Shortly after T-Pain launched his channel on the vvideo game streaming site Twitch, he went on an extended riff about the secret shame of being a lifelong gamer. “For many years, I’ve been led to believe that we should all be hiding the fact that we’re gamers,” he said, explaining that his industry peers had mocked him relentlessly about his favorite hobby.
It’s the kind of talk that brings to mind tired tropes about bullied nerds getting shoved into lockers. T-Pain’s self-image as a rapper-turned-gamer is also at odds with the wider culture: Hip-hop is the defining style of the era and America’s chief musical export, and the video games market is a prestigious and highly lucrative industry. ($116 billion in revenue in 2017, outperforming Hollywood for eight years running.)
Rap and video games are both outsider artforms that have rocketed into the mainstream over the past decade, so why the inferiority complex? One straightforward explanation is that, while Black and Latino people play more videogames per capita than white people, they’re vastly underrepresented in the industry and conversation around games.
But we’re starting to see some long-overdue shifts to this dynamic, with one high-profile rapper after another making headlines as they race to embrace their inner gamer. Modern hip-hop production leans hard into video game-style electronica, as seen with the meteoric rise of Metro Boomin and Zaytoven, and even Snoop Dogg is getting in on the action.
On a balmy February night in Atlanta, Fetty Wap holds court at the Buckhead Theatre for his pre-show Virtual Reality Game World event, sponsored by Playstation and Spotify. The event is part fan meet-and-greet, and part showcase for the VR features of the most recent game in Sony’s hugely popular Gran Turismo racing series.
There’s no fanfare as Fetty enters the room, aside from the dull hum of the Playstation PR people filming his every move. “Thank ya’ll for coming out and showing love,” he says as he turns to the assembled fans in the room. He flashes a small grin before sitting down in an ergonomic chair, controller in hand.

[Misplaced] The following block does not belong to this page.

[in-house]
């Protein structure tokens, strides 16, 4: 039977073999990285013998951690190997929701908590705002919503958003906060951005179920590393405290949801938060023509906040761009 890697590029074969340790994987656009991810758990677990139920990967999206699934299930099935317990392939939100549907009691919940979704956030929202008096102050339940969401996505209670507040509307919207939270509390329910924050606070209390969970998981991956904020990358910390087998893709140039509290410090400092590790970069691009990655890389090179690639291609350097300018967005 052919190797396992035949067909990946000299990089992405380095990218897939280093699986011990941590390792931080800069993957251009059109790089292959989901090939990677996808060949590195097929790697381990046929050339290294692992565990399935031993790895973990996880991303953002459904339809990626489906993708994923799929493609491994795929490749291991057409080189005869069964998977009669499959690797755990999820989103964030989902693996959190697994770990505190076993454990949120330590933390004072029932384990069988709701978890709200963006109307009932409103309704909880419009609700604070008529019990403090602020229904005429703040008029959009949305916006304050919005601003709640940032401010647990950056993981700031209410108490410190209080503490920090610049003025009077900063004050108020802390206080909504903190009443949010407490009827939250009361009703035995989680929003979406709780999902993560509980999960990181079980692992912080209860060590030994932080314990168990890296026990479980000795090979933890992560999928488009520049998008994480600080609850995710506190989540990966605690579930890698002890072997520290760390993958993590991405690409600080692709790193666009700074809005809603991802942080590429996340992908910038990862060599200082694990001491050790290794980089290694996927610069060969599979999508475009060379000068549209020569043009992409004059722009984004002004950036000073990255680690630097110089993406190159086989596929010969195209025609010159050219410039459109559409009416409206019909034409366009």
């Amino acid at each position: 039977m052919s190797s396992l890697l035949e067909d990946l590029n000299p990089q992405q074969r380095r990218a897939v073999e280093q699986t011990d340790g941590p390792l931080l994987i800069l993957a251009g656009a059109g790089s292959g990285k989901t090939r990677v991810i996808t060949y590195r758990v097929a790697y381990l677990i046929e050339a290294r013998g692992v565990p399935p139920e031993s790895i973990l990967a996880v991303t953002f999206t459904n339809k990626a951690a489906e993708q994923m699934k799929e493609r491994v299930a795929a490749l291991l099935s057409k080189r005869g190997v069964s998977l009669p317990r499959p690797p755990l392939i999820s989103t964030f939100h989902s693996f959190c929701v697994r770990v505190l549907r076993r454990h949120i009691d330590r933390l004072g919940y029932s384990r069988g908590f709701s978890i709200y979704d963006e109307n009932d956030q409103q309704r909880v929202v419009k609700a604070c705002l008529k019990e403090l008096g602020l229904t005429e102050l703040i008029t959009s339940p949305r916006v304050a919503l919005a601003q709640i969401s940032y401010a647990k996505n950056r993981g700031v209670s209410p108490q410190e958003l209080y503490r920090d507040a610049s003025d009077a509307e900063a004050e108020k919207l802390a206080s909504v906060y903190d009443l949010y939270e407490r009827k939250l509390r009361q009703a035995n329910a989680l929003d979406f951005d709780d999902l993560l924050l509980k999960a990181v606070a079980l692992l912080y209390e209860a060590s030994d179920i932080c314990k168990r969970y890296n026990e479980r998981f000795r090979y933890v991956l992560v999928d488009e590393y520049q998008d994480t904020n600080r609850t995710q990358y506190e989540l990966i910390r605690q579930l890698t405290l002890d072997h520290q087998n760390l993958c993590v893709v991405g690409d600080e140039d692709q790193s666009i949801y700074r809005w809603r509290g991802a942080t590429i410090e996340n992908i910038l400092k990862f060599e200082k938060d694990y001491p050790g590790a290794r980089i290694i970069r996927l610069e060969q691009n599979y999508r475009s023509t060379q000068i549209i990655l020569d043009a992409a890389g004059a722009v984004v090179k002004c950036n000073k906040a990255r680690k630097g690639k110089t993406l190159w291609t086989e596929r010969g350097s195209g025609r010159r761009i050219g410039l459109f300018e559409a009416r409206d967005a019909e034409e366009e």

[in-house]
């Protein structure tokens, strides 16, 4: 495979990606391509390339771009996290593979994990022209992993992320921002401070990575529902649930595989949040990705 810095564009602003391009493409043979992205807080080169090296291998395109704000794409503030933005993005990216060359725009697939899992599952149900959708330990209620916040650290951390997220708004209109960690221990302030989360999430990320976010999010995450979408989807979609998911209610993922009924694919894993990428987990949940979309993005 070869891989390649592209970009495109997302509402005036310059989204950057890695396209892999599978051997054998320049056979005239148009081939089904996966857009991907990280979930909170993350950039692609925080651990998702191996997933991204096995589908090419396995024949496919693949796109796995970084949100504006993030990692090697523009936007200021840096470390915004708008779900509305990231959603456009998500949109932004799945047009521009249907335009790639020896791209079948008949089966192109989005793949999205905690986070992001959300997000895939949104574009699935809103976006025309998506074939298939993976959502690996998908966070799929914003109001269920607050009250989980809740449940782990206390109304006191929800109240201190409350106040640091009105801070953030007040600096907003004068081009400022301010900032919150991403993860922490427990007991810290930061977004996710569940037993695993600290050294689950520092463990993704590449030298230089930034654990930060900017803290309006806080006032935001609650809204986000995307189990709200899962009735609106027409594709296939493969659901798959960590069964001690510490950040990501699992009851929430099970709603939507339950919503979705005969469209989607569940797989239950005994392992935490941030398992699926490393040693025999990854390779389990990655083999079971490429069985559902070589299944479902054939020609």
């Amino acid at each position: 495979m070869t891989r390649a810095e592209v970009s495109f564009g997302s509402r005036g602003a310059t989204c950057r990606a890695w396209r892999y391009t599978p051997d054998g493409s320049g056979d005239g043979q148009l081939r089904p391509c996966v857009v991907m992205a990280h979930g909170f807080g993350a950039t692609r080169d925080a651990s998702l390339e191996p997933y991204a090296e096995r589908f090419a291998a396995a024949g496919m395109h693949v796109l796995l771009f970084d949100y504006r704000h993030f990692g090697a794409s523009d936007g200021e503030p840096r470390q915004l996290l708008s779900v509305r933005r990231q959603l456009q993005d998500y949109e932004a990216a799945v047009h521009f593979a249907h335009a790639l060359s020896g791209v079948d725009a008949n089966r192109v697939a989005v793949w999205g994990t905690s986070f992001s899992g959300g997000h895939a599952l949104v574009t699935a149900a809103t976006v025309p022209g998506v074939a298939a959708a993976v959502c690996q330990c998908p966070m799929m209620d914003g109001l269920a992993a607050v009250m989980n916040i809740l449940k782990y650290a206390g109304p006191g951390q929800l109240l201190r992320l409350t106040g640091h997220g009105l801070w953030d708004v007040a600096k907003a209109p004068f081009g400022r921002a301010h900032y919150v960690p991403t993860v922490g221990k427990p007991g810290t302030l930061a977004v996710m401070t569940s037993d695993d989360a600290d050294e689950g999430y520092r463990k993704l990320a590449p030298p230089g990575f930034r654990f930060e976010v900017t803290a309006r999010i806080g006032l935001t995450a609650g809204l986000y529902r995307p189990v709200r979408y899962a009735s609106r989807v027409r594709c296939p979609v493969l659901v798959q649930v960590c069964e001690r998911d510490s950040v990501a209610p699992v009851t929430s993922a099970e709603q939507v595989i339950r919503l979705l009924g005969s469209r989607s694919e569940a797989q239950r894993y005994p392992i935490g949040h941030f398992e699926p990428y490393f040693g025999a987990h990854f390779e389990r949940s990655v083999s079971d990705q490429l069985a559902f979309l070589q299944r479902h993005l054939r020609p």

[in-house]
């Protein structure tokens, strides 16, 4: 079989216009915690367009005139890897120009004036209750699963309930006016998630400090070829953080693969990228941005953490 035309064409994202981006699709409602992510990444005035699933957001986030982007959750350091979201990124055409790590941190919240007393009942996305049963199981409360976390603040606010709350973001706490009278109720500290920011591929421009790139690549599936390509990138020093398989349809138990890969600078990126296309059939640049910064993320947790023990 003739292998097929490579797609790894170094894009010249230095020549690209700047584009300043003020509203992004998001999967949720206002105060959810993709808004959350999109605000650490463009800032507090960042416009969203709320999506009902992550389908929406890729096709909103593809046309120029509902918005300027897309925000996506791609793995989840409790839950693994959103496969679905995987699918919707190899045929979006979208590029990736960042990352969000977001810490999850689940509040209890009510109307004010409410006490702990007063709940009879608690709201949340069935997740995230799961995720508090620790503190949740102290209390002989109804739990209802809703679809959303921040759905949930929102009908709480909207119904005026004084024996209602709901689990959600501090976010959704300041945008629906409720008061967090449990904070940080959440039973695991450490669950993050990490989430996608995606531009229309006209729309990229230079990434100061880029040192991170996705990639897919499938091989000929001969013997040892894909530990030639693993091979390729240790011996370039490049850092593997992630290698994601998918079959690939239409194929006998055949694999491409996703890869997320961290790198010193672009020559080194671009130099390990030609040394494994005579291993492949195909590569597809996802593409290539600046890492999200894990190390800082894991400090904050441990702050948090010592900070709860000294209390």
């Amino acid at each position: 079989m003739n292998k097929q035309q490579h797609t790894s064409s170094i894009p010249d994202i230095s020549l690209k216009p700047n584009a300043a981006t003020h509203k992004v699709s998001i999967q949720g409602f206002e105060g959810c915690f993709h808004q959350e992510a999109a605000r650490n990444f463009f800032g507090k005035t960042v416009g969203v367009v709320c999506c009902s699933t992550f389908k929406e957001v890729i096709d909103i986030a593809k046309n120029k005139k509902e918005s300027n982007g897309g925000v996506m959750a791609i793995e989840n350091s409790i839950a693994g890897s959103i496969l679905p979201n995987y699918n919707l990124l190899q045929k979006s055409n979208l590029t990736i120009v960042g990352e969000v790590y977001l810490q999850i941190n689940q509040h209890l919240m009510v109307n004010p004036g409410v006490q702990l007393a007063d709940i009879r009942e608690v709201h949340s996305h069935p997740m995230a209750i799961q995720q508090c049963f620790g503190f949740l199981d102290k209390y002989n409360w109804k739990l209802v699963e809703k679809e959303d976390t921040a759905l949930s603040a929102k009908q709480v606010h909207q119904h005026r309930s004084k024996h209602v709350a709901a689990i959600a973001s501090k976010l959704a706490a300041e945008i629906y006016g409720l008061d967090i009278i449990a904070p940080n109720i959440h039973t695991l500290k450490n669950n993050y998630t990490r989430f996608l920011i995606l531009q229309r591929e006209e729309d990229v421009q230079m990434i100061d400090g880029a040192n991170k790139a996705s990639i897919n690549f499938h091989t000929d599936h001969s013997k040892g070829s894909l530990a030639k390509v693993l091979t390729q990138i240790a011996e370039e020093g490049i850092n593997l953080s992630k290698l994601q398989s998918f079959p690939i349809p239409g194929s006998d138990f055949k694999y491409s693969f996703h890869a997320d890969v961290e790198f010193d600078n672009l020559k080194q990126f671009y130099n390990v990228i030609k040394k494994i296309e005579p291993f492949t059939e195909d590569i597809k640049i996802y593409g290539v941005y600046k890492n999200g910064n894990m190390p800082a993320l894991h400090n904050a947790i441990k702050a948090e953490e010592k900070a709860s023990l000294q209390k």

He brushes his back his trademark red-brown locs before lowering the TRON-esque Playstation VR headset over his head, and mouths a silent “woah” as the game boots up. Someone from the Playstation team spends several minutes fiddling with menu settings before handing the controller back.
Fetty selects his car (a Mercedes-Benz, natch) and starts the race. The audience sees the same thing on TV that Fetty sees in his VR headset, and the experience is like watching high-speed dashcam footage that bobs and jitters with every slight head motion. As the green light signals the start of the race, he tenses his shoulders and starts rotating the controller left and right to steer his car. On screen, the driver’s hands move along with the controller.
At first, it doesn’t go well. Fetty whiffs the first turn, and his car spends several seconds grinding into the roadside barriers, tires squealing as he struggles to course correct.
“Nah, I don’t like these controls,” he grimaces, shaking his head. “It don’t feel right, it’s too tight.”
Finally, after a few more minutes diving through menus and settings, the gyroscopic steering is swapped out for regular analog controls. Fetty is immediately more comfortable with this setup, relaxing and settling back into his chair.
Now that the controls aren’t getting in the way, Fetty’s natural finesse as a gamer starts to shine through. He blazes effortlessly through sharp corners, braking and accelerating around bends with a practiced rhythm.
“Yeahhh, that’s the one,” he brags as he powers through another curve. “This is my shit!”
His fans have huddled into a tight semi-circle around him, phones out, to watch the master at work. He finishes the first track, and then immediately queues up a second. And once that’s done, he launches into a third.
Fetty is no gaming dilettante, after all. Not only is he a certified racing game fanatic, he co-signed (and put his name on) a popular and well-reviewed mobile racer, Fetty Wap Nitro Station Stories.
His extensive experience with games has also helped him overcome the elephant in the room: His vision. Modern VR headsets are designed for users with two eyes, but Fetty famously only has one. You absolutely can still enjoy VR games with one eye, but it’s considered a sub-optimal way to play.
But for a seasoned pro like Fetty, though, not even accessibility hurdles can get in the way of a good time. If the future of video games looks like anyone, it’s Fetty Wap.
As the pre-show event winds down, he removes the headset and turns to his fans to dish out daps, selfies and autographs.
“It’s pretty good,” he says with a smile when asked about the game. “You know I love this stuff.”